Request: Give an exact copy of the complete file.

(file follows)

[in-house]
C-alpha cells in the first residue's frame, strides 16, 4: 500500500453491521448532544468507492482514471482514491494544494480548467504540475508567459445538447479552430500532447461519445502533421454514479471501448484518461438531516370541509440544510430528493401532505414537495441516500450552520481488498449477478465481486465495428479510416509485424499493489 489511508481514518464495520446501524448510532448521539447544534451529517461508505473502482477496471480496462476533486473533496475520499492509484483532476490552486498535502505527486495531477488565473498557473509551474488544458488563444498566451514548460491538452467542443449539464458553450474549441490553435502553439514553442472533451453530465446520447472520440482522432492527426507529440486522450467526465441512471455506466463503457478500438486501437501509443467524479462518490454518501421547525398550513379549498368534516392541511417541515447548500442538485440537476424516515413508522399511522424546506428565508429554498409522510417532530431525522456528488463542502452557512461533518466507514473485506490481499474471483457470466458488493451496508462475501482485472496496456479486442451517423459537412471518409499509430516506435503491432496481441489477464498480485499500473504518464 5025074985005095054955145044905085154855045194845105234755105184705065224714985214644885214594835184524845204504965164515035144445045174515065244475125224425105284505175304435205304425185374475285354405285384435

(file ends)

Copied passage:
[in-house]
C-alpha cells in the first residue's frame, strides 16, 4: 500500500453491521448532544468507492482514471482514491494544494480548467504540475508567459445538447479552430500532447461519445502533421454514479471501448484518461438531516370541509440544510430528493401532505414537495441516500450552520481488498449477478465481486465495428479510416509485424499493489 489511508481514518464495520446501524448510532448521539447544534451529517461508505473502482477496471480496462476533486473533496475520499492509484483532476490552486498535502505527486495531477488565473498557473509551474488544458488563444498566451514548460491538452467542443449539464458553450474549441490553435502553439514553442472533451453530465446520447472520440482522432492527426507529440486522450467526465441512471455506466463503457478500438486501437501509443467524479462518490454518501421547525398550513379549498368534516392541511417541515447548500442538485440537476424516515413508522399511522424546506428565508429554498409522510417532530431525522456528488463542502452557512461533518466507514473485506490481499474471483457470466458488493451496508462475501482485472496496456479486442451517423459537412471518409499509430516506435503491432496481441489477464498480485499500473504518464 5025074985005095054955145044905085154855045194845105234755105184705065224714985214644885214594835184524845204504965164515035144445045174515065244475125224425105284505175304435205304425185374475285354405285384435